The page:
Focus is probably the most familiar one to most people. What people may not be so familiar with is that focus of an image is not a "yes" or "no" issue; it's often the case that part of the image is in focus and part is not. This is due to the limitations of lenses, and is called "depth of field," usually abbreviated to "DOF." Having parts of the image out of focus is so common in fact that it's now turned into part of the art: photographers will often purposely put the background of an image out of focus to highlight the subject. (This is called "bokeh," from the Japanese for "blur." It's often quite noticeable in motion pictures where you can see the focus change from character to character as each speaks.) This is why photographers generally focus on the eyes in a portrait; faces with the eyes even slightly out of focus tend to look odd because those are what people tend to look at first.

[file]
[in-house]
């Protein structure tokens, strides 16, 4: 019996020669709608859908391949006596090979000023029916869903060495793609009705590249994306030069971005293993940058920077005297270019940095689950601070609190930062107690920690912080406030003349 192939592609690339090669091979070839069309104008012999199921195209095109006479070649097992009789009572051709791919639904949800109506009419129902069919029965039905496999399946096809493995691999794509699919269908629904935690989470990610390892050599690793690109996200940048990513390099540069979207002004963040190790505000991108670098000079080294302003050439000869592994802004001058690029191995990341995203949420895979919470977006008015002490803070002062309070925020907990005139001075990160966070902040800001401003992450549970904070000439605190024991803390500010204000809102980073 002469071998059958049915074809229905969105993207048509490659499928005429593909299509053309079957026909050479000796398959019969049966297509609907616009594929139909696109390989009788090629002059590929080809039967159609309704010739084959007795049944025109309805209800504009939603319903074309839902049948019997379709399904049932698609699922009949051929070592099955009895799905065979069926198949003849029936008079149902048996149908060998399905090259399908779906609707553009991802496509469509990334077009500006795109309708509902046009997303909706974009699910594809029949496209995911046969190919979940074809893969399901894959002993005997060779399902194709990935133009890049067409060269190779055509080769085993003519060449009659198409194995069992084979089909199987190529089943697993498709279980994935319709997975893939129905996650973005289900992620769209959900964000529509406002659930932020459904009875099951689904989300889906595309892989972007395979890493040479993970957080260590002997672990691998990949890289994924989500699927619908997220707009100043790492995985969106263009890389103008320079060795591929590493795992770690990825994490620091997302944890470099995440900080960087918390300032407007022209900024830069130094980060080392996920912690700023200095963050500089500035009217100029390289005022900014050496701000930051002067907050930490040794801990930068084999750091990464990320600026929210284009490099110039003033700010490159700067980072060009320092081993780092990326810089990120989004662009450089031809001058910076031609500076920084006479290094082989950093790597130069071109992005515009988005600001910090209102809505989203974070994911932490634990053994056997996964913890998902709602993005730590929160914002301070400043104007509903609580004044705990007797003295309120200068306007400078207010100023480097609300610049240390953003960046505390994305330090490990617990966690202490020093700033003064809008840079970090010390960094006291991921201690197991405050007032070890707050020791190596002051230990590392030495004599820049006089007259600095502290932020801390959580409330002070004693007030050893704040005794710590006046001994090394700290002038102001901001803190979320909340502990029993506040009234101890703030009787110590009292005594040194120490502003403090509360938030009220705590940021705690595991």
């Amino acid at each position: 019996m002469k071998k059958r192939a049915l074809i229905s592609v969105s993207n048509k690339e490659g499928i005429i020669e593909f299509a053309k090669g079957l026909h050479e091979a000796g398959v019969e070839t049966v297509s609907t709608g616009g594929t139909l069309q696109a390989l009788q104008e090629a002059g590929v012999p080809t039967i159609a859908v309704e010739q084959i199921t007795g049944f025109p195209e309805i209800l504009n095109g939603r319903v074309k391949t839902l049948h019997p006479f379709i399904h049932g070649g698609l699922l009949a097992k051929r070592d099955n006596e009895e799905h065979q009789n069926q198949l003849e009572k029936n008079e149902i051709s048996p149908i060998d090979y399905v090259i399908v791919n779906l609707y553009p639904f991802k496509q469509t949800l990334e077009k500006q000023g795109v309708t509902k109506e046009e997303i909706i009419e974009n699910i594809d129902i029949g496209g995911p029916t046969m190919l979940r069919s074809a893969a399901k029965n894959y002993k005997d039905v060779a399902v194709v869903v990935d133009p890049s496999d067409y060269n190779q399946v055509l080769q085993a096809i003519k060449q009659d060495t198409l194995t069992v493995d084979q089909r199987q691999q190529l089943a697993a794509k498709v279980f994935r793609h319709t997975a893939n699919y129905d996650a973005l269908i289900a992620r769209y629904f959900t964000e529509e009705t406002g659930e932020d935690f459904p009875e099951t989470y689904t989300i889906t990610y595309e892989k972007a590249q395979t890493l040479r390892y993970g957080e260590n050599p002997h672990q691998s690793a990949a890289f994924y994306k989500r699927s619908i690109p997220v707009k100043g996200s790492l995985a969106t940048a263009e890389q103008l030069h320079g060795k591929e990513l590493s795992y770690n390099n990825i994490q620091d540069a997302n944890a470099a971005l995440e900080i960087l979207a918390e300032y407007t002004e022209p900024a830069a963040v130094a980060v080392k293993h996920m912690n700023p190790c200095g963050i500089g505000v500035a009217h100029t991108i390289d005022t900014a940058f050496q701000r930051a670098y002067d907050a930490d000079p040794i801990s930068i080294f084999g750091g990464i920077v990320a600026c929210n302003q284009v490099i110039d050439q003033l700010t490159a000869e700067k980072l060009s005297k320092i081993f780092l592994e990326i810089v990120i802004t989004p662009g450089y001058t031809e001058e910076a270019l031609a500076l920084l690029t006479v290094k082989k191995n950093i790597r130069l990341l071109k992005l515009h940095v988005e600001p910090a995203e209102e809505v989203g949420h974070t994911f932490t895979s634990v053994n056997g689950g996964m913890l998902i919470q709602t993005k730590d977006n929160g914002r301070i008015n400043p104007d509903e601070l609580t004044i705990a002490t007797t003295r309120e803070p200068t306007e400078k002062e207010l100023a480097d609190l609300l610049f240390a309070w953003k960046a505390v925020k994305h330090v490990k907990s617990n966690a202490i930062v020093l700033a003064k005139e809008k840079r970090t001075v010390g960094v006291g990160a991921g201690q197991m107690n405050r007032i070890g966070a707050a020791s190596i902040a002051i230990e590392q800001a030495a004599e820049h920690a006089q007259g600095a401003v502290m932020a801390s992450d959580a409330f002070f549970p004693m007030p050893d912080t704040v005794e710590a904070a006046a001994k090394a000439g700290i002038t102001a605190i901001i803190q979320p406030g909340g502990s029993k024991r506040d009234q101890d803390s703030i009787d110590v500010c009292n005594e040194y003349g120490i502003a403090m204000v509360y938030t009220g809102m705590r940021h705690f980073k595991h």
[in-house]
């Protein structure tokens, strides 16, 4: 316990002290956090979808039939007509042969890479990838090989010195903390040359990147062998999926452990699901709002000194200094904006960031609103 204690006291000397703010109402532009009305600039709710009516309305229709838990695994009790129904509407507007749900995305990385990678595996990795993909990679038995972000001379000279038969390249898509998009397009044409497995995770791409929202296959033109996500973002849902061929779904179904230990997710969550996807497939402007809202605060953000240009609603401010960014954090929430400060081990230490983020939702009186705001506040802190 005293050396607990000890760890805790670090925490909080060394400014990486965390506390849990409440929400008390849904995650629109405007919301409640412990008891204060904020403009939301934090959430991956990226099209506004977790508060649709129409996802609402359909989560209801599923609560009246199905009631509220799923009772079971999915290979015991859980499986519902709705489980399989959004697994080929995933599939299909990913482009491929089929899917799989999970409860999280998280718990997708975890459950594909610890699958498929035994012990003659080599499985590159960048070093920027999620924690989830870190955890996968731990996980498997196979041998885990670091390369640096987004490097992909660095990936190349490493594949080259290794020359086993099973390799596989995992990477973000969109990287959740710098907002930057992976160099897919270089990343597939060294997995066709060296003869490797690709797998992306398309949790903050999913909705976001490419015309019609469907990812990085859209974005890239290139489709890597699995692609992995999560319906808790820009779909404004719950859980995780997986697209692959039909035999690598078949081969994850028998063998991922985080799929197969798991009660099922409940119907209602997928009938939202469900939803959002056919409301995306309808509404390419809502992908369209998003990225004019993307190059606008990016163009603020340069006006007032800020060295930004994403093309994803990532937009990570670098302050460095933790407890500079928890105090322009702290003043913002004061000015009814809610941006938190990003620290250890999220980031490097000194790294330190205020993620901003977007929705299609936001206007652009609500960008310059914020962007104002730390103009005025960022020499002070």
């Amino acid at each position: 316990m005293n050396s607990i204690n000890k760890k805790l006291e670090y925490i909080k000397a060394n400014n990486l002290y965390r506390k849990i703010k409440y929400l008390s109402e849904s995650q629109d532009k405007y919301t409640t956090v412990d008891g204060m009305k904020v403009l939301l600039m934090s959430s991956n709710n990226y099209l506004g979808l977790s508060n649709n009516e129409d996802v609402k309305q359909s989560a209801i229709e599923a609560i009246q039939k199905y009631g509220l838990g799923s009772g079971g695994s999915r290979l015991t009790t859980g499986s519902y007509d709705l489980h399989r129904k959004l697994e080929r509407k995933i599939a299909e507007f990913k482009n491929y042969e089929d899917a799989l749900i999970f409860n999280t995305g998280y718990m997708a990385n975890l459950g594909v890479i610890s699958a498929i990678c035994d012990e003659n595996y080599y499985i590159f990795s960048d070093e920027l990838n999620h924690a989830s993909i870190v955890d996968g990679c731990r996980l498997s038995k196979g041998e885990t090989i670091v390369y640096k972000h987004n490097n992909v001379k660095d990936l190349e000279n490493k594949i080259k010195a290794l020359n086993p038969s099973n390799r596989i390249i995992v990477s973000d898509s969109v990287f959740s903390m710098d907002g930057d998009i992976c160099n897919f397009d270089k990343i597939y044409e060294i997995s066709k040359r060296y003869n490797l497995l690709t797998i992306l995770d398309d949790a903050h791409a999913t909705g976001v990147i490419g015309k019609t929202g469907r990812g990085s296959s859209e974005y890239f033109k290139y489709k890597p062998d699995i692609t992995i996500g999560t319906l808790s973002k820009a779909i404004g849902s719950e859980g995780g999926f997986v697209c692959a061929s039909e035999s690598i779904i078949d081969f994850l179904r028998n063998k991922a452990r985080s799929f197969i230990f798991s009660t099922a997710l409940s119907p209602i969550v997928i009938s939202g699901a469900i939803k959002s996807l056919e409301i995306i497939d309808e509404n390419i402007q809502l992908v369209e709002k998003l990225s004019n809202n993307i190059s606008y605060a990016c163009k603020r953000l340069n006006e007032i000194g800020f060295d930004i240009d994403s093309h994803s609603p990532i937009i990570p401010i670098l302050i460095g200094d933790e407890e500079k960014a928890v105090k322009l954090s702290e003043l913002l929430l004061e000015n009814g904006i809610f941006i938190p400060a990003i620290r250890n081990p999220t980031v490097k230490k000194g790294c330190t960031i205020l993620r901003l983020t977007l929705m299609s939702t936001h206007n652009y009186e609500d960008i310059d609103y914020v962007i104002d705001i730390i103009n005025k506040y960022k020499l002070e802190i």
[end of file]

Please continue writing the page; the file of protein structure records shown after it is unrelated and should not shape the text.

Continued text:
Aperture refers to how large the lens opening is (the "f-stop") and thus how much light the lens lets through to the sensor. With almost all camera lenses this is variable via an iris inside the lens; typical values range from f/2.8 or lower (wide open) to f/16 or more (very closed down). Given that often there's never quite as much light as you'd like, why wouldn't you always just use a large (low f-value) aperture all the time? Well, as with all of these settings, there's a trade-off. A wider aperture does let in more light, but also reduces your depth of field, i.e., the range of distances from the camera over which the image will be in focus. With a very small aperture (e.g., f/16) it might be the case that everything from a meter away from the camera all the way out to infinity is in focus, whereas with a very large aperture (f/1.4, say, if your lens goes that wide open) you might be able to get someone's face in focus but not even her hands, much less the far background. So your aperture setting is both a technical (can I get enough light on the sensor?) and artistic (how much depth of field and how much blur of things other than the subject do I want?) decision.